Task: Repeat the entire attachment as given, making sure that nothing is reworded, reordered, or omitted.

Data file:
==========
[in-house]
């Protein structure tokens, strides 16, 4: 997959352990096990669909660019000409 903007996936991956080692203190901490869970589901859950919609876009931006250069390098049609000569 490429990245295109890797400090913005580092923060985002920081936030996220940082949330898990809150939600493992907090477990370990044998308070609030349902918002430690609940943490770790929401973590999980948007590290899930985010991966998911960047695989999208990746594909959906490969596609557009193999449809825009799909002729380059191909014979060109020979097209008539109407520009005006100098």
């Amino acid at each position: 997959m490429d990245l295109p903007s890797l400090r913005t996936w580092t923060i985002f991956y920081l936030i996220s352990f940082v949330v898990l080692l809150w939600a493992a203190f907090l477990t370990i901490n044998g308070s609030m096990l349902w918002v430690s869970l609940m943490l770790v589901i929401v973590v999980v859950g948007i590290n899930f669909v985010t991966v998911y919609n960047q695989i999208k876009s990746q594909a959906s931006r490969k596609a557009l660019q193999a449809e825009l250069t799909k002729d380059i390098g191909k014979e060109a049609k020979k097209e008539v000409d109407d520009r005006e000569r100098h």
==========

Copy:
[in-house]
């Protein structure tokens, strides 16, 4: 997959352990096990669909660019000409 903007996936991956080692203190901490869970589901859950919609876009931006250069390098049609000569 490429990245295109890797400090913005580092923060985002920081936030996220940082949330898990809150939600493992907090477990370990044998308070609030349902918002430690609940943490770790929401973590999980948007590290899930985010991966998911960047695989999208990746594909959906490969596609557009193999449809825009799909002729380059191909014979060109020979097209008539109407520009005006100098």
């Amino acid at each position: 997959m490429d990245l295109p903007s890797l400090r913005t996936w580092t923060i985002f991956y920081l936030i996220s352990f940082v949330v898990l080692l809150w939600a493992a203190f907090l477990t370990i901490n044998g308070s609030m096990l349902w918002v430690s869970l609940m943490l770790v589901i929401v973590v999980v859950g948007i590290n899930f669909v985010t991966v998911y919609n960047q695989i999208k876009s990746q594909a959906s931006r490969k596609a557009l660019q193999a449809e825009l250069t799909k002729d380059i390098g191909k014979e060109a049609k020979k097209e008539v000409d109407d520009r005006e000569r100098h």